Probably not.
Unless you have actively thought about your sites security (or are using a managed hosting provider that thinks about it for you), you likely have at least a few potential security holes.
Here are a handful of basic security precautions you should be taking with any website:
  • Use a strong password for your hosting account, FTP accounts, email accounts, and any other accounts associated with your website.
  • Do not use the same password for all your different accounts.
  • Do not email your password or store it in plain text anywhere.
  • Restrict FTP and SSH access to your IP address.
  • Enable two-factor authentication on your hosting plan and your domain name registrar.
  • Keep all of your software and plugins up to date.
  • Back up your data regularly.
  • Use a CDN that provides DDOS protection.
  • Enable HTTPS on your site by getting an SSL certificate.

Since WordPress is the most popular content management system, here some WordPress-specific security tips:

  • Do not use the default "admin" as your administrator user name
  • Install the Bad Behavior and Akismet plugins to combat spam
  • change your user nickname, so that your login name isn't publicly visible in posts and URLs
  • Limit login attempts
  • Use mature, Open Source software
  • Install an SSL security certificate
  • Force HTTPS for all connections (this requires a security certificate)
  • Use trusted payment processors
  • Follow all of the security precautions listed above.
To understand a security certificate, you first have to understand Public Key encryption.
Public Key encryption works like this: there are two "keys" — a key is a very long string of seemingly random data that is used as a value in an encryption formula. One key is Private, known only to one party (in this case, the website owner). The private key has a "matching" Public key, which is published and available for anyone to use.
A message can be encrypted using the Public Key, and it can only be decrypted with the Private Key. This way you can send sensitive data securly, and only the one who is supposed to get it will be able to decrypt it.
The other interesting thing is that you can encrypt data with the Private key, and only the Public key will be able to decrypt it. This may seem meaningless — if the Public key is Public, then anyone can read the message. That's true, but this accomplishes something more important: it verifies that the message was in fact sent by the party who who says they sent it — only the owner of the Private Key could encrypt the data this way. (This is called "signing.")
When you use HTTPS, you are communicating with a website via a series of encrypted messages. Your messages are sent encrypted via the Public Key (ensuring only the website gets your data) and responses from the web server are sent signed by the Private Key (ensuring that they are authentic).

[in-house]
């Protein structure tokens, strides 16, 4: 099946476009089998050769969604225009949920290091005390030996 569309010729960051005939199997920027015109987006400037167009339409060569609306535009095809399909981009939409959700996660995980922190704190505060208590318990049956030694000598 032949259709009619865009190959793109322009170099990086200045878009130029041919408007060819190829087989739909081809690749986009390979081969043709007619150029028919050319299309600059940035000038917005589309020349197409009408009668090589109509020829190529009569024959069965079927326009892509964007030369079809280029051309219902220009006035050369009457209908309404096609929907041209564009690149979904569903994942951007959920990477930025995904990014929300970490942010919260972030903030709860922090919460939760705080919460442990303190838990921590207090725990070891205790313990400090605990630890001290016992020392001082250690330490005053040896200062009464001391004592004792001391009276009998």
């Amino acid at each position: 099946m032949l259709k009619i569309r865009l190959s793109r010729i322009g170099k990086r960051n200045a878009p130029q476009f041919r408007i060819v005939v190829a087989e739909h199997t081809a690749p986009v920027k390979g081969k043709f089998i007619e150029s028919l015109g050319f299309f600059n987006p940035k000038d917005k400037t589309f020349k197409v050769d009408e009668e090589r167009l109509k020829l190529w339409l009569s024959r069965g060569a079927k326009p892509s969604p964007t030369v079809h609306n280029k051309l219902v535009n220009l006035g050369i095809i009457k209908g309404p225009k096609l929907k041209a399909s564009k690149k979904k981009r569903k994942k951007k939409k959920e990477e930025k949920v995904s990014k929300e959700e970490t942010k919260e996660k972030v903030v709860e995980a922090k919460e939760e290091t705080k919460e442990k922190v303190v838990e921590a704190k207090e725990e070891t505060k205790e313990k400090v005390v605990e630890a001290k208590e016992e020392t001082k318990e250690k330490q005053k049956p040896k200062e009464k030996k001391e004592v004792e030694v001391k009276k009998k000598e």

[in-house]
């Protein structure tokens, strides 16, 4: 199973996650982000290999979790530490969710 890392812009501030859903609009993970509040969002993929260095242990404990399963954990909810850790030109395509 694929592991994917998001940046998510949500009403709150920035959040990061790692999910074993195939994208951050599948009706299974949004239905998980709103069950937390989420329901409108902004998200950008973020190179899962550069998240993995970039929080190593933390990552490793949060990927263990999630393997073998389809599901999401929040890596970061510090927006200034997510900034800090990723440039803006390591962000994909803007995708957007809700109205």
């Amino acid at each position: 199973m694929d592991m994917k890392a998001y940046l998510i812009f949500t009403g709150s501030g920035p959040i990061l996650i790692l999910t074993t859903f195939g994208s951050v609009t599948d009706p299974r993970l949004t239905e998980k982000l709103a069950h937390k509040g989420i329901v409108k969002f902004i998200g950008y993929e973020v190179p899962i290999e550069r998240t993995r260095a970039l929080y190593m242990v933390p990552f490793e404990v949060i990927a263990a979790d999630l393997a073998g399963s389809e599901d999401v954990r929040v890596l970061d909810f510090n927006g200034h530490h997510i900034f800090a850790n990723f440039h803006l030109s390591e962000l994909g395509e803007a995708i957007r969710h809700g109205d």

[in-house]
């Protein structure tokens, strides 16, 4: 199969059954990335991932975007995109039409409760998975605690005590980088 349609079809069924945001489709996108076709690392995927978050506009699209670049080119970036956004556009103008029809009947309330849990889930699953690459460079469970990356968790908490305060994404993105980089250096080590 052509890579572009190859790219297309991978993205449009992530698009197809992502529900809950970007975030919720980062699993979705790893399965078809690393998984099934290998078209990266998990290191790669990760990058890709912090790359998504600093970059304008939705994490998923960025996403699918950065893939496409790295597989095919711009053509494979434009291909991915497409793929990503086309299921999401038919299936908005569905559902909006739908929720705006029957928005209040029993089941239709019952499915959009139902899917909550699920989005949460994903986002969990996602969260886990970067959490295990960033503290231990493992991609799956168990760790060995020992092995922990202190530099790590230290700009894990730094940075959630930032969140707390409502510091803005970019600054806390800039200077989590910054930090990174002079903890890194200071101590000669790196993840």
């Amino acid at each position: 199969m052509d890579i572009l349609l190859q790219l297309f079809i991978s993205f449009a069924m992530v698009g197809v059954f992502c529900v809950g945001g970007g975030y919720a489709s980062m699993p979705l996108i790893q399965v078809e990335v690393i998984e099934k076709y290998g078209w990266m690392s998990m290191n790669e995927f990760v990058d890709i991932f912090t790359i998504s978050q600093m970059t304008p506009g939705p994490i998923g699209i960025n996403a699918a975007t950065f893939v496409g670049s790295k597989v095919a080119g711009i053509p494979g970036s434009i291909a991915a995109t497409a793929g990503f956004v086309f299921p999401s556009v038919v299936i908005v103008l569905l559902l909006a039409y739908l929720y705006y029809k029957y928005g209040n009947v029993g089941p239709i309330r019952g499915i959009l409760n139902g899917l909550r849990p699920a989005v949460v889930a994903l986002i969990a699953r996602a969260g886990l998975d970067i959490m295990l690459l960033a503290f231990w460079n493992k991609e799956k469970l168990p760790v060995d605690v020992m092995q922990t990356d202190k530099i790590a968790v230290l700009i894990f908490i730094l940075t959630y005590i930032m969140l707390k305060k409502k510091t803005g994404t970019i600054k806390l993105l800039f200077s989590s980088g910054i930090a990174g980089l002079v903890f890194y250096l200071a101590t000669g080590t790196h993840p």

So what does the SSL certificate have to do with this?
Once you are certain that the Public Key you are using belongs to the website that you are visiting, and that the website is trustworthy, the rest of the process is secure. But the Public Key doesn't guarantee identity by itself — a malicious agent could create a fake Public Key and send it to site visitors, and intercept data between site and visitor.
You need some way of verifying that the Public Key is the right one, that it authentically identifies the correct party.
This is what an SSL Certificate does — it certifies the identity of the Public Key.
You buy one from an SSL certificate provider. Most hosting companies partner with an SSL certificate vendor, and make it easy to buy one as an account upgrade.
Yes, but you will need a Dedicate IP address.
You need an SSL certificate if you are handling any sensitive customer data. Ecommerce sites, hich usually handle credit card payments, definitely need an SSL certificate. A site that allows for personal or private communication — email, messaging, file storage — needs a certificate.
Even if you don't have a specific requirement for an SSL security certificate, you may want to get one anyway. A number of organizations have recognized that HTTPS promotes safer browsing generally. Google agrees with this, and actually provides an SEO benefit to sites that use HTTPS as an incentive to encourage more sites to adopt it.
HTTPS is secure HTTP. It is the protocol used when communicating with a website over SSL.
If visitors to your site are getting an error when they try to use HTTPS, it is likely a problem with your SSL certificate. Make sure you have one, that it is up to date, and that it is installed properly.
Credit Card transactions should always be run over SSL (HTTPS). Credit card numbers should only be stored in a highly secure, encrypted datastore (which usually means — not the application you are building currently, but with a mature, well-regarded payment processor).

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